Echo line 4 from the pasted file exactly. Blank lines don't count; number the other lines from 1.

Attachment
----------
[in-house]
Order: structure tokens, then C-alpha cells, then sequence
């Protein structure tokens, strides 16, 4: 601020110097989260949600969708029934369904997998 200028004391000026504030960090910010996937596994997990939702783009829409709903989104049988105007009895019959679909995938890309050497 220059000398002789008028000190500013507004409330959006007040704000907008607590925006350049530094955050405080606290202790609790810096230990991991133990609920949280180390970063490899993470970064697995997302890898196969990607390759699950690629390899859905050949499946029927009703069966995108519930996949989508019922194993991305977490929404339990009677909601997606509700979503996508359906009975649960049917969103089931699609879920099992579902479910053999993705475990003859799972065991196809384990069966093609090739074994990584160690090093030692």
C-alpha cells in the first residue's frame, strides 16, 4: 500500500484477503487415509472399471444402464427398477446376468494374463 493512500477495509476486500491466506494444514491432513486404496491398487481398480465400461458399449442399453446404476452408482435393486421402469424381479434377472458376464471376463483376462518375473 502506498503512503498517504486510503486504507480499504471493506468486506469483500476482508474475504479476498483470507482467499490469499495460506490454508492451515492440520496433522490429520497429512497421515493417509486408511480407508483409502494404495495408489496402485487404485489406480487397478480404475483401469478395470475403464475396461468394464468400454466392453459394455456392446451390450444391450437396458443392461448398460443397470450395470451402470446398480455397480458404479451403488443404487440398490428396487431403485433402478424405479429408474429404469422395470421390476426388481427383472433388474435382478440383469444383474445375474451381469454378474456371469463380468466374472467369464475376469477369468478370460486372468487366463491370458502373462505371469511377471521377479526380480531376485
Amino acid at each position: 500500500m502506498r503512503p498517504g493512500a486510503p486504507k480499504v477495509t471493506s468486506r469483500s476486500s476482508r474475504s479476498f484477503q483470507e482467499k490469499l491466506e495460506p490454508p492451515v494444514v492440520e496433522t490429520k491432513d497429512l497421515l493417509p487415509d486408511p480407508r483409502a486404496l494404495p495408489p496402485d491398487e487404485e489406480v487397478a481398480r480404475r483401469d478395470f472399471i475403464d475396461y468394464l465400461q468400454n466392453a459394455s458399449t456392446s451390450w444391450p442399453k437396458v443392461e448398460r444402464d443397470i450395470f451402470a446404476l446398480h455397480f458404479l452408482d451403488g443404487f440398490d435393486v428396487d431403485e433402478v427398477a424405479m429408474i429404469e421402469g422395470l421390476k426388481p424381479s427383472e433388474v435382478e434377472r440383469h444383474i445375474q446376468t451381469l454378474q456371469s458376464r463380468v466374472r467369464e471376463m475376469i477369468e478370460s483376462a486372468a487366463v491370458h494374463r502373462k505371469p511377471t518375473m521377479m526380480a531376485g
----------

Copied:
C-alpha cells in the first residue's frame, strides 16, 4: 500500500484477503487415509472399471444402464427398477446376468494374463 493512500477495509476486500491466506494444514491432513486404496491398487481398480465400461458399449442399453446404476452408482435393486421402469424381479434377472458376464471376463483376462518375473 502506498503512503498517504486510503486504507480499504471493506468486506469483500476482508474475504479476498483470507482467499490469499495460506490454508492451515492440520496433522490429520497429512497421515493417509486408511480407508483409502494404495495408489496402485487404485489406480487397478480404475483401469478395470475403464475396461468394464468400454466392453459394455456392446451390450444391450437396458443392461448398460443397470450395470451402470446398480455397480458404479451403488443404487440398490428396487431403485433402478424405479429408474429404469422395470421390476426388481427383472433388474435382478440383469444383474445375474451381469454378474456371469463380468466374472467369464475376469477369468478370460486372468487366463491370458502373462505371469511377471521377479526380480531376485